On the eve of delivering money to help flood victims rebuild their homes, the federal agency is demanding the state repay $6.6 million because of sloppy handling of funds for building low and moderate income housing over the past decade, according to a report released to The Advocate as part of a public records request.
Louisiana Housing Corporation Board Chairman Buddy Spillers doesn’t disagree with the complaints filed by the U.S. Department of Housing & Urban Development. The report made 17 findings of faulty procedures from improper inspections to ineligible clients receiving funds to allowing projects to sit idle for years.
HUD also found the state gave out the federal grants “without support for eligibility or work performed” as well as having “a shortage of qualified inspectors, which further perpetuated inspection delays.”
“I don’t want to throw stones at the previous staff and board members, but I think there is merit to most of the complaints,” Spillers told The Advocate in an interview Monday.
“I don’t know if it was intentional wrongdoing, but some of the activities raise suspicions for me and I want answers to some questions,” he added.
The HUD findings and demands for repayment comes at a touchy time.
State lawmakers are preparing for another legislative session that will focus on trying to bridge another gap between the money available and the cost of services promised. At the same time, HUD is preparing to disburse more than $1 billion, in a couple of phases, to help homeowners rebuild their flood damaged homes.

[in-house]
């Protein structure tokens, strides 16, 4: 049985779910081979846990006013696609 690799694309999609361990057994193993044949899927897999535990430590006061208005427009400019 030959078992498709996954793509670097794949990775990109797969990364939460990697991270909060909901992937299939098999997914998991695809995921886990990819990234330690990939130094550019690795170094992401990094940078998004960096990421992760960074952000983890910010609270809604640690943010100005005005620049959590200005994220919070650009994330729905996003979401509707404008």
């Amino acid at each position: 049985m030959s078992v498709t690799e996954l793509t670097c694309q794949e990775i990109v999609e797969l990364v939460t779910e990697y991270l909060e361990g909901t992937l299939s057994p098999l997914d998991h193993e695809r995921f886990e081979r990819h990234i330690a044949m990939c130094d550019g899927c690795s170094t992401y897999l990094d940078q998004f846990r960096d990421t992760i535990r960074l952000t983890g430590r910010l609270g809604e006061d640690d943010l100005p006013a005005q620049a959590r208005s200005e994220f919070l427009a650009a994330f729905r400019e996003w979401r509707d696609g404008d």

Spillers said he’s not sure where the $6.6 million would come from and the Louisiana Housing Corp. has addressed many of the faulty policies and procedures that led to HUD’s complaints, some of which date back more than a decade.
“We need their support right now for flood recovery. I want to be fair and reasonable with them,” Spillers said.
The Louisiana Housing Corp., or LHC, administers federal and state funds for programs aimed at providing affordable housing for low and moderate income families.
HUD’s HOME Investment Partnership is the largest federal grant to state and local governments to accomplish those housing goals.
The LHC board will meet Wednesday to discuss how to react to HUD’s criticisms outlined in its 23-page report.
For instance, the Louisiana Housing Corp. in 2011 provided developers $1.06 million grant from the federal Home Investment Partnerships Program to build a 35-unit affordable family apartment complex in Natalbany, a community just north of Hammond in Tangipahoa Parish.
Developers poured a slab, then all construction ceased in March 2013 for three years. Much of the money was released before third party funding was found, which was required as part of the grant.
HUD wants $468,493 of its money back.
Edselle Keith Cunningham Jr., who became LHC executive director earlier this year, countered that the official deadline for the project is March 2018 and asked for time to see the project through.
“We would like the opportunity to move forward with the project. Should it fail, we will follow appropriate and swift recapture protocol,” Cunningham wrote to HUD.
In a Lafayette case, the state agency in June 2011 gave developers $500,000 towards a project to build 33 single-family homes. Developers used part of the money, but after four years the only thing the project has to show for itself is a vacant lot.
HUD wants its money back.
Cunningham wrote that the Housing Corp. is working with HUD to “properly account for these funds.”
HUD was complaining about the state agency failing to comply with the federal agency’s policies from 2008 to 2014.
Previously, the LHC would promise to take corrective actions then not follow through, Cunningham said in an interview Monday. He and his staff already have met with HUD officials and have started implementing the policies and taking steps to clean up LHC’s procedures.
“We look at this as an opportunity,” Cunningham said. “We’ve already made vast changes on those issues.”